John W. Ulrich
Posted By: S. Ferrall - IAGenWeb volunteer
Date: 1/6/2022 at 09:42:55
In nearly every community are men who because of their unusual ability and force of character are able to succeed and command the respect of their fellow men. By intelligent living and perseverance in their efforts they have been given a high place in the locality and one that is an indication of a life well lived. Of this class is John W. Ulrich, the subject of this sketch.
John W. Ulrich was born in Clayton county, Iowa, on January 22, 1859, the son of John and Catherine Ulrich, both of whom were born in Germany.
When ten years of age, John Ulrich, Sr., with his parents, left their home in Germany and came to America. After landing at New York they went to the state of Indiana and located in Dearborn county, in which county John, Sr., received his education and afterwards moved to Clayton county, Iowa, where he farmed with his parents until his marriage, a few years after which he went to Hancock county, Iowa.
During the year 1895 John Ulrich, Sr., moved to the town of Garner, Iowa, where he retired from active life, giving his attention only to the care of his land holdings throughout the county.
Following his retirement Mr. Ulrich lived but ten years, his death occurring during the year of 1905. John Ulrich, Sr., is survived by his wife, Catherine, who now lives in Hancock county. To John and Catherine Ulrich were born five children, four of whom are now living.
John W. Ulrich, the subject of this sketch, received his education in the schools of Clayton county, Iowa, and after completing his studies went to the state of Nebraska, where he took up a homestead claim of one hundred and sixty acres of land, on which he lived for two years and then he returned to Clayton county, Iowa, where he was married to Mary Christina, daughter of Peter and Julia Christina. To John and Mary Ulrich no children were born.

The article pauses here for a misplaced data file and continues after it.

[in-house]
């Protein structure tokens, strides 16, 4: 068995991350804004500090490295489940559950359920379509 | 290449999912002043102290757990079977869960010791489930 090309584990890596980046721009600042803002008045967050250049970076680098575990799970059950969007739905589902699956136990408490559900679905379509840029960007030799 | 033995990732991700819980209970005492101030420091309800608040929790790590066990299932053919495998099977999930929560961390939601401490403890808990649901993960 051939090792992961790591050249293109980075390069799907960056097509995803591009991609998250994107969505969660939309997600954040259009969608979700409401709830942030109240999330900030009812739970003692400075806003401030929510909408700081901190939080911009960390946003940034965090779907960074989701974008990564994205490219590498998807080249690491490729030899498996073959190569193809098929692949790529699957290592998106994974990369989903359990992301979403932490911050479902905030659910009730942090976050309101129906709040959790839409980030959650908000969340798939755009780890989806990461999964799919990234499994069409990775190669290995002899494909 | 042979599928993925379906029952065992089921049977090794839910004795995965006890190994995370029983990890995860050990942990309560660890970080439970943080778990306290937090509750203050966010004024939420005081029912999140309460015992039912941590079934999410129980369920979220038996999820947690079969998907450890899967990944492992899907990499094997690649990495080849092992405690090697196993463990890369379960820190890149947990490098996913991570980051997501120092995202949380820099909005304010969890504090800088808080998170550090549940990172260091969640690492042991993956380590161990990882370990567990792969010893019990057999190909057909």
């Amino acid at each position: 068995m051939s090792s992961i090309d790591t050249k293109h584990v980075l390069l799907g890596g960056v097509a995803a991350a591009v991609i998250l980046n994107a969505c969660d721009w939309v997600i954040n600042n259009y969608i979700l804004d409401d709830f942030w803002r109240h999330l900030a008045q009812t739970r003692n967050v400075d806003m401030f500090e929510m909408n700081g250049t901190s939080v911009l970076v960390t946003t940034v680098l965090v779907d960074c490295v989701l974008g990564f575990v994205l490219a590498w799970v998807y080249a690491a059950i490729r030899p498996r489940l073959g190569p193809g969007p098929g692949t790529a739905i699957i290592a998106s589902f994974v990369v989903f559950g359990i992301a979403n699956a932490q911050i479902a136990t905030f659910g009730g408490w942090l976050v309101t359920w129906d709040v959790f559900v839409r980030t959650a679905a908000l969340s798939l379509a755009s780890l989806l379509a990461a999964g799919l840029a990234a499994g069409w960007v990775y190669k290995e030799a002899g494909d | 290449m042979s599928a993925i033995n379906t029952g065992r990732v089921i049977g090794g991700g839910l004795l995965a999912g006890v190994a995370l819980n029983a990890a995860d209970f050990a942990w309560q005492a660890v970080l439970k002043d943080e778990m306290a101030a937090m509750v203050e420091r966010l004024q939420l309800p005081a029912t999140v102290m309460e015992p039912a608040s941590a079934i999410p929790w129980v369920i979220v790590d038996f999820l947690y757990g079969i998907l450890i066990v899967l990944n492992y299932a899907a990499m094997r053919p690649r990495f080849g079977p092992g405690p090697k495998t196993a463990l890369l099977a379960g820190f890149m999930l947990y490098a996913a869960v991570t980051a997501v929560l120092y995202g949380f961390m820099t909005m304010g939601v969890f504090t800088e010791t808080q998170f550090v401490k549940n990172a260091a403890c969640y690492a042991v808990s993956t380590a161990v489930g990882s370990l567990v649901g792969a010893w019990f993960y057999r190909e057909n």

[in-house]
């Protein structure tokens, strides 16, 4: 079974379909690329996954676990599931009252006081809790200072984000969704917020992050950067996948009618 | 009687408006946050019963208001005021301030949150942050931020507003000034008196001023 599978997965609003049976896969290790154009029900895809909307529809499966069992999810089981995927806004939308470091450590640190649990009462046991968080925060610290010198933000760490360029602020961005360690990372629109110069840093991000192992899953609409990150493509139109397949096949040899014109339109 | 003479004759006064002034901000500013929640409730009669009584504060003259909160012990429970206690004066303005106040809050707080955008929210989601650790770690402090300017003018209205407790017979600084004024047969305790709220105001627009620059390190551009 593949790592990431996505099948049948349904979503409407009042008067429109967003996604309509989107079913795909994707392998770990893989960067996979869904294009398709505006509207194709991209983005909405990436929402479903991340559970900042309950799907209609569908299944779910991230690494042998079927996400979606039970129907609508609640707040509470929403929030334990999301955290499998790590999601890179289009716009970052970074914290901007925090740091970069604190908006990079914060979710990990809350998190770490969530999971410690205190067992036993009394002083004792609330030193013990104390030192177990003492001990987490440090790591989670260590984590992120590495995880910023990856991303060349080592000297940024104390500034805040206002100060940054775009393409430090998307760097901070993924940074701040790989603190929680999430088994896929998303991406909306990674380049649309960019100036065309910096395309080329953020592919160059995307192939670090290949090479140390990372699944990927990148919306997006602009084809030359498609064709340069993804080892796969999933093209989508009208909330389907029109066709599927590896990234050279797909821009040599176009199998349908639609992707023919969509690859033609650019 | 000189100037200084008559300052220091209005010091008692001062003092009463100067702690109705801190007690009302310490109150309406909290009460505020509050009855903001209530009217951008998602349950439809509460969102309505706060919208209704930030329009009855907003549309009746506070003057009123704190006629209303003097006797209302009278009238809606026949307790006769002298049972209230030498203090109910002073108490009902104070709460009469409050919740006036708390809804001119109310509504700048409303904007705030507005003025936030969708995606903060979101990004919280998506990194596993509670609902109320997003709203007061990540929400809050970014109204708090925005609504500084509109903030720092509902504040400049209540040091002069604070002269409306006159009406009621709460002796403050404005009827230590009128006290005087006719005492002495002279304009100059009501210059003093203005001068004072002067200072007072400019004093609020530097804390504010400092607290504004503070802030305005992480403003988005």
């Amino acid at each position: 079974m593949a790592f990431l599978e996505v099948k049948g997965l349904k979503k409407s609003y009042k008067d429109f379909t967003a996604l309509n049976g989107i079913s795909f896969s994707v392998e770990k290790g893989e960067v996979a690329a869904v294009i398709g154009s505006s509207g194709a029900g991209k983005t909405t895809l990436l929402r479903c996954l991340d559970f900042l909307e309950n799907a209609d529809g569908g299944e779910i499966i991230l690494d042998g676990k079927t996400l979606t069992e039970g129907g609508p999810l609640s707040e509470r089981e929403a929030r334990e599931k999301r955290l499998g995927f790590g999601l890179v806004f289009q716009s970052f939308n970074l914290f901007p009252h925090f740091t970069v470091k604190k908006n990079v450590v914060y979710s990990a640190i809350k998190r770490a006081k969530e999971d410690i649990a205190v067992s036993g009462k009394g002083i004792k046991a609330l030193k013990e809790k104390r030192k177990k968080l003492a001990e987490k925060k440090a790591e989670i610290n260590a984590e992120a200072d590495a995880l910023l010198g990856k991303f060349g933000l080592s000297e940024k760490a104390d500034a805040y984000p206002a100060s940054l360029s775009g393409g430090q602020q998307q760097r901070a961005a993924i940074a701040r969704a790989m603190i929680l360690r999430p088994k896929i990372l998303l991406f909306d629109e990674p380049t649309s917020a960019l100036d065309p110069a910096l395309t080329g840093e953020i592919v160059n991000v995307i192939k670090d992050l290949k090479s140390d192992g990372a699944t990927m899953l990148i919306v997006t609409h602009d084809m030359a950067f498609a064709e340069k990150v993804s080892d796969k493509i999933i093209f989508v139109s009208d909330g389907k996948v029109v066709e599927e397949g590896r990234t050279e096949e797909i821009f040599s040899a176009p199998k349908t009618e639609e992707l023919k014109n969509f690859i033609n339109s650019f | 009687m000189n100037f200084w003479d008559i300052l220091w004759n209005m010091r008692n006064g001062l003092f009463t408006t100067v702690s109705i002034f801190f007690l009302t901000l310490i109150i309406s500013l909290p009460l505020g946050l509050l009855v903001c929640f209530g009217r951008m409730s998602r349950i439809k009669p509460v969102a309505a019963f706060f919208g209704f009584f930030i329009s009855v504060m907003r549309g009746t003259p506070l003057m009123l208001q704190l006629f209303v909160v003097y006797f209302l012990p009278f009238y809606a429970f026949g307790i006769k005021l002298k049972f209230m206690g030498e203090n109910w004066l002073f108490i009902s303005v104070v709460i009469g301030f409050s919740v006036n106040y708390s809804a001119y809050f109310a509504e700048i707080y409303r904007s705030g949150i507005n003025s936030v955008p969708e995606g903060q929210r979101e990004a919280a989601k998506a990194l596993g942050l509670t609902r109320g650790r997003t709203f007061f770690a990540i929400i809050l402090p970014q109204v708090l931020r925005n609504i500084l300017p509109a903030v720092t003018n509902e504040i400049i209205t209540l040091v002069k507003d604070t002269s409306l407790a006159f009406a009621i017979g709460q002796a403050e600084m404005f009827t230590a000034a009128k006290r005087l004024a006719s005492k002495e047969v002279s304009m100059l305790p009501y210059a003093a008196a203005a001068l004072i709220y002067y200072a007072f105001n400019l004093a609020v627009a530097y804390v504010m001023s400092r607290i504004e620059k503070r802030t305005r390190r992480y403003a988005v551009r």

Following his marriage, John W. Ulrich moved to the state of Kansas, where he lived for two years and then went back to Clayton county, Iowa, and farmed in that county for three years and in 1889 came to Wright county, Iowa, where he purchased two hundred acres of farm land, in Wall Lake township, for which he paid the sum of twenty-two dollars per acre.
John Ulrich, on taking possession his Wright county farm, immediately entered into a course of improvement for his place, repairing and rebuilding such structures as were necessary and adding modern conveniences, which has resulted in his farm today being among the most productive of the community.
As a farmer, Mr. Ulrich directed his energies along the line of general agricultural pursuits, together with the feeding of considerable live stock, including one hundred to one hundred and fifty head of hogs marketed each year. John W. Ulrich planted the greater pat of his land to corn and small grain, from which he gained excellent crops, his corn averaging fifty bushels to the acre and his small grain yielding about forty-five bushels to the acre.
During the year of 1911 John W. Ulrich retired from active life and moved to Clarion, Iowa, where he now lives, as one of the valued and esteemed citizens of the town and county. Mr. Ulrich can look upon a good life well used in the unselfish interests of others, as well as a life in which he has been able to accomplish much for his own material welfare.
John W. Ulrich, though retired from the more active duties of life, is yet most active in his duties as a good citizen and as a worker for progress and advancement of the local interests. As a public man he has served his county and his township as a trustee and also as justice of the peace, offices which he filled and which he served with honor and with dignity. In politics, John W. Ulrich is a Republican. Mr. and Mrs. Ulrich are members of the Methodist Episcopal church at Clarion, a congregation in which they take an important and appreciated part.
~Transcribed by S. Ferrall from images of the book:
"History of Wright County Iowa, Its People, Industries and Institutions. With Biographical Sketches of Representative Citizens and Genealogical Records of Many of the Old Families"; Hon. B.P. Birdsall, editor; 1915, B.F. Bowen & Company, Inc., Indianapolis, Indiana. pgs 469-471 (familysearch.org)
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